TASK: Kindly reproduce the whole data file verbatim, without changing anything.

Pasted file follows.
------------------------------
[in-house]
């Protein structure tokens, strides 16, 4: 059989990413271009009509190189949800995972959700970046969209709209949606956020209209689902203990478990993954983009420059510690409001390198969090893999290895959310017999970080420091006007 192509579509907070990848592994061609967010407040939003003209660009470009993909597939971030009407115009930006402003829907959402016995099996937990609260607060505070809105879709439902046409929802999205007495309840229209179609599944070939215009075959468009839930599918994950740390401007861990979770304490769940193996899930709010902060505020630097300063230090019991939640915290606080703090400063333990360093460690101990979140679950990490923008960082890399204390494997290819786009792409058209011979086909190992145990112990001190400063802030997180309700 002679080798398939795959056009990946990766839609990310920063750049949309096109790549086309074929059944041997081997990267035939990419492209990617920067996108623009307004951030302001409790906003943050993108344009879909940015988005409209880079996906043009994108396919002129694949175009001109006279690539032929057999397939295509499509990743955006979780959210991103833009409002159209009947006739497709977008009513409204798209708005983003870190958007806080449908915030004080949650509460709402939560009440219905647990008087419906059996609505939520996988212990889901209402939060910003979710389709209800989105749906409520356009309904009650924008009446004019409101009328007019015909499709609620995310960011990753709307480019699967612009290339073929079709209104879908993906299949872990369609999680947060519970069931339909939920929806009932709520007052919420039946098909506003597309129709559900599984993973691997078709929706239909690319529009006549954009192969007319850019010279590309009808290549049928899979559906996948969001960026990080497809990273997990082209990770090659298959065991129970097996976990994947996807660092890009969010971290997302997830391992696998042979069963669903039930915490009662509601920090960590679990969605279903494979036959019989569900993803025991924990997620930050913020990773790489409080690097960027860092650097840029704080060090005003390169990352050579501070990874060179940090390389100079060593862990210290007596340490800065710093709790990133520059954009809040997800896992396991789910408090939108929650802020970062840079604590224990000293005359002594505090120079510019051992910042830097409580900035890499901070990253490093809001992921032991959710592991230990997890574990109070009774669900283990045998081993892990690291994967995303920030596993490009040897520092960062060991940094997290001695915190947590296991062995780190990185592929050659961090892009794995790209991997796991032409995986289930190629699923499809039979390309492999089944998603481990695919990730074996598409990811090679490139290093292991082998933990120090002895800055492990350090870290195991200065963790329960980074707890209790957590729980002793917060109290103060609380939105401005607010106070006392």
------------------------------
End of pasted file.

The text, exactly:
[in-house]
């Protein structure tokens, strides 16, 4: 059989990413271009009509190189949800995972959700970046969209709209949606956020209209689902203990478990993954983009420059510690409001390198969090893999290895959310017999970080420091006007 192509579509907070990848592994061609967010407040939003003209660009470009993909597939971030009407115009930006402003829907959402016995099996937990609260607060505070809105879709439902046409929802999205007495309840229209179609599944070939215009075959468009839930599918994950740390401007861990979770304490769940193996899930709010902060505020630097300063230090019991939640915290606080703090400063333990360093460690101990979140679950990490923008960082890399204390494997290819786009792409058209011979086909190992145990112990001190400063802030997180309700 002679080798398939795959056009990946990766839609990310920063750049949309096109790549086309074929059944041997081997990267035939990419492209990617920067996108623009307004951030302001409790906003943050993108344009879909940015988005409209880079996906043009994108396919002129694949175009001109006279690539032929057999397939295509499509990743955006979780959210991103833009409002159209009947006739497709977008009513409204798209708005983003870190958007806080449908915030004080949650509460709402939560009440219905647990008087419906059996609505939520996988212990889901209402939060910003979710389709209800989105749906409520356009309904009650924008009446004019409101009328007019015909499709609620995310960011990753709307480019699967612009290339073929079709209104879908993906299949872990369609999680947060519970069931339909939920929806009932709520007052919420039946098909506003597309129709559900599984993973691997078709929706239909690319529009006549954009192969007319850019010279590309009808290549049928899979559906996948969001960026990080497809990273997990082209990770090659298959065991129970097996976990994947996807660092890009969010971290997302997830391992696998042979069963669903039930915490009662509601920090960590679990969605279903494979036959019989569900993803025991924990997620930050913020990773790489409080690097960027860092650097840029704080060090005003390169990352050579501070990874060179940090390389100079060593862990210290007596340490800065710093709790990133520059954009809040997800896992396991789910408090939108929650802020970062840079604590224990000293005359002594505090120079510019051992910042830097409580900035890499901070990253490093809001992921032991959710592991230990997890574990109070009774669900283990045998081993892990690291994967995303920030596993490009040897520092960062060991940094997290001695915190947590296991062995780190990185592929050659961090892009794995790209991997796991032409995986289930190629699923499809039979390309492999089944998603481990695919990730074996598409990811090679490139290093292991082998933990120090002895800055492990350090870290195991200065963790329960980074707890209790957590729980002793917060109290103060609380939105401005607010106070006392």